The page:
Tag: Gothic

Vampire Hunter D review

Director: Toyoo Ashida

Writers: Yasushi Hirano

Studio: Ashi Productions

Released: December 21, 1985

vampire hunter d.jpg

This will be my first review where I will attempt to give a numerical score based on a number out of ten. I don’t know if I’ll stick with this system but I think it’s worth a try.

There are timeless classics, and then there are works that might have been good around the time they originally came out, but haven’t aged well overall. Vampire Hunter D is the latter.

Vampire Hunter D is an anime movie adaptation of the first novel of a long-running, popular series of post-apocalyptic/fantasy/horror novels from Japan. I haven’t read any of the books so I can’t speak for its faithfulness to its source material, but I’ve read that it is a faithful adaptation for what that’s worth if you’re a fan of the source material.
It’s a real shame that I don’t particularly care for Vampire Hunter D, because there are elements to it that are well executed. It manages to deliver a pretty heavy atmosphere, the soundtrack is decent, the unusual setting is interesting, and the designs of the monsters are creative and genuinely disturbing in appearance. The movie has a lot of potential to be something special, but alas, it doesn’t manage to reach even half of it.

The story is set thousands of years after a series of nuclear wars, the Earth has become a world filled with mutants, monsters, vampires, and other dangerous creatures. A vampire hunter only named “D” is given a contract by a young woman to kill an ancient, powerful vampire that takes young girls from a small town to his castle to be his brides every 50 years. There are a couple of side characters and villains, but none of them are interesting or well developed. Our main character D comes off less like a character and more of a plot device at times with how powerful and underdeveloped he is. As the movie goes along, it will become clear to you that nothing is really a threat to D. Oh, he might have difficulties, but they feel artificial and move along so quickly you’ll barely notice, save for one instance where you think for a moment he might actually be dead (he’s taking a long nap really). He reminded me a lot of Geralt of Rivia from The Witcher series in terms of demeanor and occupation: A monster hunter feared by most of the populace, loved by a few, and women will want to sleep with him just after getting to know him. The pacing to the plot is also a mess, moving too fast with some scenes feeling barely connected together, yet with some scenes just dragging on. There’s an attempt at a one sided love on the young woman who hires D that feels totally artificial thanks to the bad pacing. Lastly, while the world the movie is set in is interesting from a concept point of view, the world presented on screen feels very patched together. There’s some advanced technology, but the small town looks medieval in architecture and clothes worn by the townspeople, like a steampunk setting. It’s a unique idea, but the world comes across as artificial and not lived in at all.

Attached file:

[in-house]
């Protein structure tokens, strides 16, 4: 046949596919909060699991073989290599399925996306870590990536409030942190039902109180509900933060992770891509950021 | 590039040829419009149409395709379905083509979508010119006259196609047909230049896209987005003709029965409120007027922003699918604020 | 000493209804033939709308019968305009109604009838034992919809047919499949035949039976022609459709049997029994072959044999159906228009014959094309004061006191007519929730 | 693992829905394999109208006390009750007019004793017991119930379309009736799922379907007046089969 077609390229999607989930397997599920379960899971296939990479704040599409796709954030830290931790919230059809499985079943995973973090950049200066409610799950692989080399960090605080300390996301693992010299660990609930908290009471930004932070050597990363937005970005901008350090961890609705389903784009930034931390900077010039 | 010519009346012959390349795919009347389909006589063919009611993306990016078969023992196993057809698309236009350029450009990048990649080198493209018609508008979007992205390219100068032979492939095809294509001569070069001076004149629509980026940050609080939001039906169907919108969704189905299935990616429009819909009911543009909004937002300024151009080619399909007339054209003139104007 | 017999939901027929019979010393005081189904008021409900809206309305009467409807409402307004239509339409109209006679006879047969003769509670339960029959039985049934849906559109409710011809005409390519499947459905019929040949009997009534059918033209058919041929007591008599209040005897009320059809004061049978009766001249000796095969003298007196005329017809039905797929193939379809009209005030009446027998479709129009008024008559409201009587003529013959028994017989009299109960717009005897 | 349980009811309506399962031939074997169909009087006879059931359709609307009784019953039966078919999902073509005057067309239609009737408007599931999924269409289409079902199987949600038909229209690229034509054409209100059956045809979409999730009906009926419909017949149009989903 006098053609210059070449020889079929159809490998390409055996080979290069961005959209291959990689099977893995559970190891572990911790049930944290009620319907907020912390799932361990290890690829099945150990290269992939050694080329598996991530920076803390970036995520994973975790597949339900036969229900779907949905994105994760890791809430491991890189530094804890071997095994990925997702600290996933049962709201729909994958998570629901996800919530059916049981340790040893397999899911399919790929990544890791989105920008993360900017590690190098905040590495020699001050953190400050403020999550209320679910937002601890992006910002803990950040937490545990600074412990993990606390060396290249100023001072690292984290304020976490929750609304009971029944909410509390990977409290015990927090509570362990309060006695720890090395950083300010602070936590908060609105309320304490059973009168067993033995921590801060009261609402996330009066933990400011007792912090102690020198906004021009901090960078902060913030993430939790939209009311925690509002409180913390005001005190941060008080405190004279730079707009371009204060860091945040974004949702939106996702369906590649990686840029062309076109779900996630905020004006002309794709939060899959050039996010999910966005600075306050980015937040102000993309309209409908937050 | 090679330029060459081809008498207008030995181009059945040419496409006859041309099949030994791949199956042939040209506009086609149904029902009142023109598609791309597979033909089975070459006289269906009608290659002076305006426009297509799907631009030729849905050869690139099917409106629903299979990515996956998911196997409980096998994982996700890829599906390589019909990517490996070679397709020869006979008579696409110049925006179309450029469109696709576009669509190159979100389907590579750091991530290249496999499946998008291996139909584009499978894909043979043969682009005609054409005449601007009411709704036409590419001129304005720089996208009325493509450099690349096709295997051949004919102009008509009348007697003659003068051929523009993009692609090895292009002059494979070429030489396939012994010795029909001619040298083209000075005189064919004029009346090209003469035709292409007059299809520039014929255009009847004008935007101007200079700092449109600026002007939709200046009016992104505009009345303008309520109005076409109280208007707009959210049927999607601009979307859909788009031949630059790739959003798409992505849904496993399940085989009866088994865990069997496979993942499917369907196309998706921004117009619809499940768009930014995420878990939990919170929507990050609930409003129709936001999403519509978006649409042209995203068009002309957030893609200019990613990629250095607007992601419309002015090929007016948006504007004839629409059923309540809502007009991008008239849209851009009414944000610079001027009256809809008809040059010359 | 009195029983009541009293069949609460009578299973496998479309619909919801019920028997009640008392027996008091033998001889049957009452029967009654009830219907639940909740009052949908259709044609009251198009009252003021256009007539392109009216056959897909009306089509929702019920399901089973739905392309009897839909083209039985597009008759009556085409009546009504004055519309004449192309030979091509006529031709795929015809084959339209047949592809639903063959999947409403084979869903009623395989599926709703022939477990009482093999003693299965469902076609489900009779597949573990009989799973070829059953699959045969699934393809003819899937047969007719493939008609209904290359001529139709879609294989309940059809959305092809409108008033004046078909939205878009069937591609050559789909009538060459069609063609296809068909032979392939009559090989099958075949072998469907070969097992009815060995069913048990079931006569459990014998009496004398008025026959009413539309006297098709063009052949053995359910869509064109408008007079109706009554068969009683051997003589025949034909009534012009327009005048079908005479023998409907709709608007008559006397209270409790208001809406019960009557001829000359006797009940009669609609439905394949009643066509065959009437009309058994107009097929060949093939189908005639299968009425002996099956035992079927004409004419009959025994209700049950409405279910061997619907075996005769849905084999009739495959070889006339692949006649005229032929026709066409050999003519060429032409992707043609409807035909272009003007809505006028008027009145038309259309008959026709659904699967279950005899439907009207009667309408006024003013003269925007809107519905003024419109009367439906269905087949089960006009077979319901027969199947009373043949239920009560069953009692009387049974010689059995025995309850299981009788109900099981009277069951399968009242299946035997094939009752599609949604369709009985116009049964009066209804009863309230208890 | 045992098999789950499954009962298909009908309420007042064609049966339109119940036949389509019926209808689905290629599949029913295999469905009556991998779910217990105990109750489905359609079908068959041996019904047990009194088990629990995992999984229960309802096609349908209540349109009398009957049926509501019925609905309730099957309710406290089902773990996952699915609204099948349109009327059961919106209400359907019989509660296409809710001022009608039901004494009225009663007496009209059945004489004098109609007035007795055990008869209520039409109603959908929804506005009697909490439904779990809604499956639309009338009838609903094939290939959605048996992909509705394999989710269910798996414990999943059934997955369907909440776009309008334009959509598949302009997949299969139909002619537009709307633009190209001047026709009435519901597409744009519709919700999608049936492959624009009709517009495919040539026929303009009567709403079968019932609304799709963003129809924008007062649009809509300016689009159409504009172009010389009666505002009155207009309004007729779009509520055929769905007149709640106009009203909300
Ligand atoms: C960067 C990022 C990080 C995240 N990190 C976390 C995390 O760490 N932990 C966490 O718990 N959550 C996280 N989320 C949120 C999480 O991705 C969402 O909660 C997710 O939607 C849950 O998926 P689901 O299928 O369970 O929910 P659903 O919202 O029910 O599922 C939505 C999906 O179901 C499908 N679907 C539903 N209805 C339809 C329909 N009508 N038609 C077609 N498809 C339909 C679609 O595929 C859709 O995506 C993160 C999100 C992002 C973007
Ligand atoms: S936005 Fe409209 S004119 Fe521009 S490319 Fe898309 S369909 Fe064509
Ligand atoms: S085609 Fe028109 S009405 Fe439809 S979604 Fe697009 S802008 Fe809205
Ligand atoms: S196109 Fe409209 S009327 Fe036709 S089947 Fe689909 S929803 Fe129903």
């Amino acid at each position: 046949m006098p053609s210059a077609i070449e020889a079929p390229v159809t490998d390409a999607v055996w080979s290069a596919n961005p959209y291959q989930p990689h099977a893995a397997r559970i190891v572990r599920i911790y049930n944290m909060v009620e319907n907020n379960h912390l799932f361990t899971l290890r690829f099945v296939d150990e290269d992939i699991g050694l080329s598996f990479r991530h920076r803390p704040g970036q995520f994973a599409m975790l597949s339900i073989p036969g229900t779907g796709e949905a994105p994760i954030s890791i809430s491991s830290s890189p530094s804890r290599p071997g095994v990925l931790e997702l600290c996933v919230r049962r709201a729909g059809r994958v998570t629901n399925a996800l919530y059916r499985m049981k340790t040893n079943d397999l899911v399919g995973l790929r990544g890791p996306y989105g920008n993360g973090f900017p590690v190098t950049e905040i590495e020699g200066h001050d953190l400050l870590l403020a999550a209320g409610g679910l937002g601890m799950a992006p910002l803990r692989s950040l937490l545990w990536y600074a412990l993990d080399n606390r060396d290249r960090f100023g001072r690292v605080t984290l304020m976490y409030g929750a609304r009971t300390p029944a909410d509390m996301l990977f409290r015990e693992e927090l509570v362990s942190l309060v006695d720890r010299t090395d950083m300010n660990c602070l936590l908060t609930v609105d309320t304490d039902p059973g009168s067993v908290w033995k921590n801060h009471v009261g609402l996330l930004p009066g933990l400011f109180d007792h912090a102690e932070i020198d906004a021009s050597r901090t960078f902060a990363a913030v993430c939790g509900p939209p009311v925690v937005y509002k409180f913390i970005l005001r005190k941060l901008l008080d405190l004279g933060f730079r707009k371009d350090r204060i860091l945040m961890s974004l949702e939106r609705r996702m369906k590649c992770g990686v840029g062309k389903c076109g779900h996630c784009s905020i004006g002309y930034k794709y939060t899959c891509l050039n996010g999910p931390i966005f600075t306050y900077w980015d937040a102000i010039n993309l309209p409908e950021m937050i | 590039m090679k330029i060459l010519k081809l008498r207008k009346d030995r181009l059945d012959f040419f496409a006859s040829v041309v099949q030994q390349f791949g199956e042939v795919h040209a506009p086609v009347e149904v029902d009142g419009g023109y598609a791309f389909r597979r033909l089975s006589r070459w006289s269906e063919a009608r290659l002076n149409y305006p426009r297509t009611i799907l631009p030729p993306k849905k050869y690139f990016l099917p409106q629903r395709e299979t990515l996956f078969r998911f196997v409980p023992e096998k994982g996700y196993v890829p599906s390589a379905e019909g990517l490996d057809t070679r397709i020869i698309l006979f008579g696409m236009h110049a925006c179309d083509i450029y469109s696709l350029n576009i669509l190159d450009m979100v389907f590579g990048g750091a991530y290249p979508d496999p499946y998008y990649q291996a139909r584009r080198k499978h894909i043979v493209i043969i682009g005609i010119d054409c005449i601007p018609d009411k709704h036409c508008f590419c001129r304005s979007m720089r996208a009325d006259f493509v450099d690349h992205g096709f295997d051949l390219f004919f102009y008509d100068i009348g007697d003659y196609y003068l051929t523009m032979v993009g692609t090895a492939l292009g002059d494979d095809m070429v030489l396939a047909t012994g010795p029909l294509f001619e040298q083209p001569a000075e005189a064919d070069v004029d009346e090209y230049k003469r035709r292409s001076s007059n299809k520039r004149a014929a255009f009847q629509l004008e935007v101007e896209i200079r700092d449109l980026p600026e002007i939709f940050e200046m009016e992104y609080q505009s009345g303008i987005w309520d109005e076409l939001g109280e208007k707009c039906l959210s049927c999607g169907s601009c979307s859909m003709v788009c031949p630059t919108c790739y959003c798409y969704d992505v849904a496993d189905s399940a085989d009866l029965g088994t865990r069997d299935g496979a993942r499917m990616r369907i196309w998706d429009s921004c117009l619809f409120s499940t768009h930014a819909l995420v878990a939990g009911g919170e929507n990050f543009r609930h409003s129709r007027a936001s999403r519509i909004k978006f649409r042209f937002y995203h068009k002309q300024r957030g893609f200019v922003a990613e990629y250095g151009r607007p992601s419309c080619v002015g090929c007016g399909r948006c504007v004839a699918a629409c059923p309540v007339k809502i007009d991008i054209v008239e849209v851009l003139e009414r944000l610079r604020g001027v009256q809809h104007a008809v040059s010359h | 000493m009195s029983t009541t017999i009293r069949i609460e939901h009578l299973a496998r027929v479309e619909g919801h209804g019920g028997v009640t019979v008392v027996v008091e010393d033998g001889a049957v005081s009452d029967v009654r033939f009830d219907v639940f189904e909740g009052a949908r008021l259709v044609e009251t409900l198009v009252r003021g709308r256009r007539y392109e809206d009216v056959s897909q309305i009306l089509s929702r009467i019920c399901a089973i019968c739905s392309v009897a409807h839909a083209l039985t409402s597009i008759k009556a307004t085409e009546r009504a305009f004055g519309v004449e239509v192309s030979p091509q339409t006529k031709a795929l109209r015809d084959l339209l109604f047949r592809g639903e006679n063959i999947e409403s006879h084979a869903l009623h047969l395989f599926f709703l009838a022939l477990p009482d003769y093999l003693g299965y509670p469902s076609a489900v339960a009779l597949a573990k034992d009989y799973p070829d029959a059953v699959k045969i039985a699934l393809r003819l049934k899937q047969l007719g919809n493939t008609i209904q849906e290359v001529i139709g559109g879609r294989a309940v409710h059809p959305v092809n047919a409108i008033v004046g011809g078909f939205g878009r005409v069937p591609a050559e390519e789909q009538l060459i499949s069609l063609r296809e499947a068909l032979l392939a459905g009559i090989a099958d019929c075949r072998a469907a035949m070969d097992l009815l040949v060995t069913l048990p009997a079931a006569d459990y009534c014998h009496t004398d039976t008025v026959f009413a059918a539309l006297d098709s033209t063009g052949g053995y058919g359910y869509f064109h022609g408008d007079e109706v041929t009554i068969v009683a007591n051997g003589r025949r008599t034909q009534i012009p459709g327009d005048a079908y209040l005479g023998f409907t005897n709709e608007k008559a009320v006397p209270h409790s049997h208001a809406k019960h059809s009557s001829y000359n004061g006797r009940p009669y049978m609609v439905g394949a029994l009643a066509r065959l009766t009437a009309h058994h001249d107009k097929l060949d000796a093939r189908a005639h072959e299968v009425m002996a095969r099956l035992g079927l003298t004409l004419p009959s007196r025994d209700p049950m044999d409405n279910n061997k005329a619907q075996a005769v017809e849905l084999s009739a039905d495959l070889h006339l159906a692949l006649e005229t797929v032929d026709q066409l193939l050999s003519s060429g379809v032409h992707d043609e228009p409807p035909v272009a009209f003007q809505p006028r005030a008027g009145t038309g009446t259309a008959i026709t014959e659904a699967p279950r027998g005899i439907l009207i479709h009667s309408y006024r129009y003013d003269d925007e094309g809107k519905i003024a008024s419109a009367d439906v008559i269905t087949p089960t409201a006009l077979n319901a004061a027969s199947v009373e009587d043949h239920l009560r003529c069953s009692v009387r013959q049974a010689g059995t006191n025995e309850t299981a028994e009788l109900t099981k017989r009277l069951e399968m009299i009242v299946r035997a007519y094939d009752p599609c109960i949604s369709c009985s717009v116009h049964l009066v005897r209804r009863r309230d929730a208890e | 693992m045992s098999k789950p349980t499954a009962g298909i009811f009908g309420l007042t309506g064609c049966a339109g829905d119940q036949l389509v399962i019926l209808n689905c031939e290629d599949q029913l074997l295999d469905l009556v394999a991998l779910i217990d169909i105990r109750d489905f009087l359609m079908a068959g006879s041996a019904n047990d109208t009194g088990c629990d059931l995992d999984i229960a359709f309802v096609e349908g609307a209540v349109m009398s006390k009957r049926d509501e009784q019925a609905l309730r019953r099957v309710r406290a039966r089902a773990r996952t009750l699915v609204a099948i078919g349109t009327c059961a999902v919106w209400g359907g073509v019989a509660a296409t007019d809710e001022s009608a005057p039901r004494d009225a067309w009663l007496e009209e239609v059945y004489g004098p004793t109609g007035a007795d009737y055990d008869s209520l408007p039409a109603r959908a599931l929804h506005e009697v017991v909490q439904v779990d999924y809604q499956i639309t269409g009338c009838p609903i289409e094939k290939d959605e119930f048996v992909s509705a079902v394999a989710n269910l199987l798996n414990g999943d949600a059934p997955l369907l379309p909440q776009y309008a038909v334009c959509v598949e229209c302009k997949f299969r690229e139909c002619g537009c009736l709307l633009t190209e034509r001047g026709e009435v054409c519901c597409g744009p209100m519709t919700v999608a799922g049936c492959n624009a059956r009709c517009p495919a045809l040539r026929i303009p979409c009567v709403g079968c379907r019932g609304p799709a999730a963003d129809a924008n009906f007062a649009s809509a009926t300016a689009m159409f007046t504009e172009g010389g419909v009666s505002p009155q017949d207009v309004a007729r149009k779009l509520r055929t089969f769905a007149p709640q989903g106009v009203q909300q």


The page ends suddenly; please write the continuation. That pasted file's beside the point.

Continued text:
The animation for the movie is the most poorly aged aspect to it. The stiff, recycled animation makes the action scenes on a technical level very weak and lacking in tension, and because the characters are so poorly developed there’s no emotional investment to the fights. We know D will win, it’s just a matter of when. The most entertaining aspect to the fights is the blood and gore, which I’ll admit can still be entertaining today. Voice acting isn’t exactly good either. Now after doing some research I found out that the English voice acting I heard was in fact a newer dubbing done by Sentai Filmworks after they got the distribution rights to the film in 2015, not the original 1992 dub from Steamline Pictures. Neither is what I’d call good, but the newer dub is better than the old one. At least the new one has some cheesy camp to it, the old one is just stilted and dull. I did listen to a bit of the Japanese voice acting and it sounded okay by today’s standards.

I’m sure there are some people with nostalgia for this movie, and it is an interesting work from a historical perspective with some redeeming value to be found, but that can’t redeem its flaws. Vampire Hunter D is just an average movie as a whole that isn’t really worth your time. If you want to see some violent, monster killing action that bad, go watch Netflix’s first season of Castlevania. Maybe the sequel will be better and it did get me interested in the original novels, so it deserves some credit.